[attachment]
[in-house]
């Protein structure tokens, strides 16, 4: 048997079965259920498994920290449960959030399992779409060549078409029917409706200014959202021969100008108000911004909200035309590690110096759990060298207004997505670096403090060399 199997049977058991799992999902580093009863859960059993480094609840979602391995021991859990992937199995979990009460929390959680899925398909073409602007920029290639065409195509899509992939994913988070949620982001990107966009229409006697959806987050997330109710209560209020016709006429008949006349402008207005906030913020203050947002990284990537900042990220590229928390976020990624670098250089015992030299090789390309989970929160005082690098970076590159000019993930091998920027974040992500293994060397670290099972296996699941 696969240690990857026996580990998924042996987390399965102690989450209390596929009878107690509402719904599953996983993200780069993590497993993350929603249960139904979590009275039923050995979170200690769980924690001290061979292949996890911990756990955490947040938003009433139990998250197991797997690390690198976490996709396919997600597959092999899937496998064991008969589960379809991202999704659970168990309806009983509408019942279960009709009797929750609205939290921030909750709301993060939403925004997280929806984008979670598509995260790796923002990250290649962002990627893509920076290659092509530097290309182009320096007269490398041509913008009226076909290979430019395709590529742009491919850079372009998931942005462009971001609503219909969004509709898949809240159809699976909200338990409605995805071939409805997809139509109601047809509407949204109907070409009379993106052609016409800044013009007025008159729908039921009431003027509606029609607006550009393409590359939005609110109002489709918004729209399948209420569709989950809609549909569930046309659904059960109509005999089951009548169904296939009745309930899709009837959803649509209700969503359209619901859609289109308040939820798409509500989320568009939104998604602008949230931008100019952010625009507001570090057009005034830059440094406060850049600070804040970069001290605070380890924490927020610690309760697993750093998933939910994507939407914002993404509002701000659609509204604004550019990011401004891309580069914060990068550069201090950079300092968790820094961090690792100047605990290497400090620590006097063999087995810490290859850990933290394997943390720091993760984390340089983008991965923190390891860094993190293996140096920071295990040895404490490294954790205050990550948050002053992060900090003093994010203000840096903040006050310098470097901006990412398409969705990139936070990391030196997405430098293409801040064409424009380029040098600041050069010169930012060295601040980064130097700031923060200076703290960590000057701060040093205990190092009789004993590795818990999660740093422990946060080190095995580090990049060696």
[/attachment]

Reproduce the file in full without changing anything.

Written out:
[in-house]
């Protein structure tokens, strides 16, 4: 048997079965259920498994920290449960959030399992779409060549078409029917409706200014959202021969100008108000911004909200035309590690110096759990060298207004997505670096403090060399 199997049977058991799992999902580093009863859960059993480094609840979602391995021991859990992937199995979990009460929390959680899925398909073409602007920029290639065409195509899509992939994913988070949620982001990107966009229409006697959806987050997330109710209560209020016709006429008949006349402008207005906030913020203050947002990284990537900042990220590229928390976020990624670098250089015992030299090789390309989970929160005082690098970076590159000019993930091998920027974040992500293994060397670290099972296996699941 696969240690990857026996580990998924042996987390399965102690989450209390596929009878107690509402719904599953996983993200780069993590497993993350929603249960139904979590009275039923050995979170200690769980924690001290061979292949996890911990756990955490947040938003009433139990998250197991797997690390690198976490996709396919997600597959092999899937496998064991008969589960379809991202999704659970168990309806009983509408019942279960009709009797929750609205939290921030909750709301993060939403925004997280929806984008979670598509995260790796923002990250290649962002990627893509920076290659092509530097290309182009320096007269490398041509913008009226076909290979430019395709590529742009491919850079372009998931942005462009971001609503219909969004509709898949809240159809699976909200338990409605995805071939409805997809139509109601047809509407949204109907070409009379993106052609016409800044013009007025008159729908039921009431003027509606029609607006550009393409590359939005609110109002489709918004729209399948209420569709989950809609549909569930046309659904059960109509005999089951009548169904296939009745309930899709009837959803649509209700969503359209619901859609289109308040939820798409509500989320568009939104998604602008949230931008100019952010625009507001570090057009005034830059440094406060850049600070804040970069001290605070380890924490927020610690309760697993750093998933939910994507939407914002993404509002701000659609509204604004550019990011401004891309580069914060990068550069201090950079300092968790820094961090690792100047605990290497400090620590006097063999087995810490290859850990933290394997943390720091993760984390340089983008991965923190390891860094993190293996140096920071295990040895404490490294954790205050990550948050002053992060900090003093994010203000840096903040006050310098470097901006990412398409969705990139936070990391030196997405430098293409801040064409424009380029040098600041050069010169930012060295601040980064130097700031923060200076703290960590000057701060040093205990190092009789004993590795818990999660740093422990946060080190095995580090990049060696």